Elgin-Middlesex-London, July 25, 2019 - When a loved one goes missing, swift action
is critical. That's why the Ontario Government is putting people's safety first
by providing frontline police officers in Elgin-Middlesex-London with more tools
to respond quickly to missing persons investigations.
"Police and family members tell us that the first hours after someone goes missing
are the most critical," said Sylvia Jones, Solicitor General. "That's why we're
providing our frontline heroes with more tools to find our loved ones."
The Missing Persons Act, proclaimed by the government on July 1, 2019, provides
police with three additional tools to use when there is no evidence a crime has
been committed. These will allow police to:
- Obtain copies of records that may assist in a search;
- Obtain a court order to allow entry into a premises to search for a missing person;
- Make an urgent demand for records without a court order in certain urgent circumstances.
The act sets out tests to obtain court authorization for access to records or search
warrants, and to execute urgent demands for records. It requires police and the
courts to consider privacy issues and whether there is evidence that the person
does not wish to be located. The act also includes guidelines on what information
police may disclose about a missing person before and after they have been located.
"Aylmer Police Service supports the new legislation which will assist officers in
accessing resources and information that is critical in the investigation and ultimately
successful reunion of the missing person with their families," said Chief Zvonko
Horvat. "With quicker access to additional information, the officers will have the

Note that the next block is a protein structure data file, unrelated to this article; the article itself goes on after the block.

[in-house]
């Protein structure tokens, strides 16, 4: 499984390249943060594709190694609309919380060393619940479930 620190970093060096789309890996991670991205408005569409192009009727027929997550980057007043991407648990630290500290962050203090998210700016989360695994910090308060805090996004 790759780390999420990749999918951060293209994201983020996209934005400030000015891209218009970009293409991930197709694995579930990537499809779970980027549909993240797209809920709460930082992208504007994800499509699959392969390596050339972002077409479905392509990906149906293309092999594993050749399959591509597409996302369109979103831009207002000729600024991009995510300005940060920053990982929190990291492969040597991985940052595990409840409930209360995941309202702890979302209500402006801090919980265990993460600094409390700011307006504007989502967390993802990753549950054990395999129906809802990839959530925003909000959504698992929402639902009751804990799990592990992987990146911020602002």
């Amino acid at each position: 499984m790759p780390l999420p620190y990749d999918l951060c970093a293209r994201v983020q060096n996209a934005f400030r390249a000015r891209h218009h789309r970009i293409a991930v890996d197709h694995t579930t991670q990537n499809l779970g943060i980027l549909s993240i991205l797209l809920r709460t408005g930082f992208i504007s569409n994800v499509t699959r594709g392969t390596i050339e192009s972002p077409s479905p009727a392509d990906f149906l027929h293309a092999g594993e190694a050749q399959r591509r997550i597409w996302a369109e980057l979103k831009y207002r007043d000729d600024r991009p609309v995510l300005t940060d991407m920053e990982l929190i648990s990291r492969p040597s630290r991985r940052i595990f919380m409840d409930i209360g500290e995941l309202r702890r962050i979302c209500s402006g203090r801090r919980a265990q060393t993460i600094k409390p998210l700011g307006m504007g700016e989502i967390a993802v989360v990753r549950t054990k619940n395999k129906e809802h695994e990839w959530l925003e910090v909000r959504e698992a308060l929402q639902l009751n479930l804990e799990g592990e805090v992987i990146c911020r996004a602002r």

necessary tools to add to their investigative techniques while still balancing the
concerns of any privacy issues."
Previously, when a person went missing without evidence of criminal activity, police
were limited in the ways they could investigate. This legislation allows police
to respond to missing persons investigations rapidly, while balancing concerns for
an individual's privacy.
"Ensuring the safety and security of the people is our government's most fundamental
responsibility," said MPP Jeff Yurek. "We are committed to ensuring that police
in Elgin-Middlesex-London and across Ontario have what they need to protect the
public and put justice for victims and the centre of everything they do."
- To ensure transparency and accountability, the act sets out a requirement for chiefs
of police and the Commissioner of the Ontario Provincial Police to report annually
on the use of urgent demands for records by members of the police service.
- A mandated five-year review of the legislation is required.
- There is no requirement to wait 24 hours to report someone missing in Ontario.
- Nearly 7,500 people were reported missing in Ontario in 2018.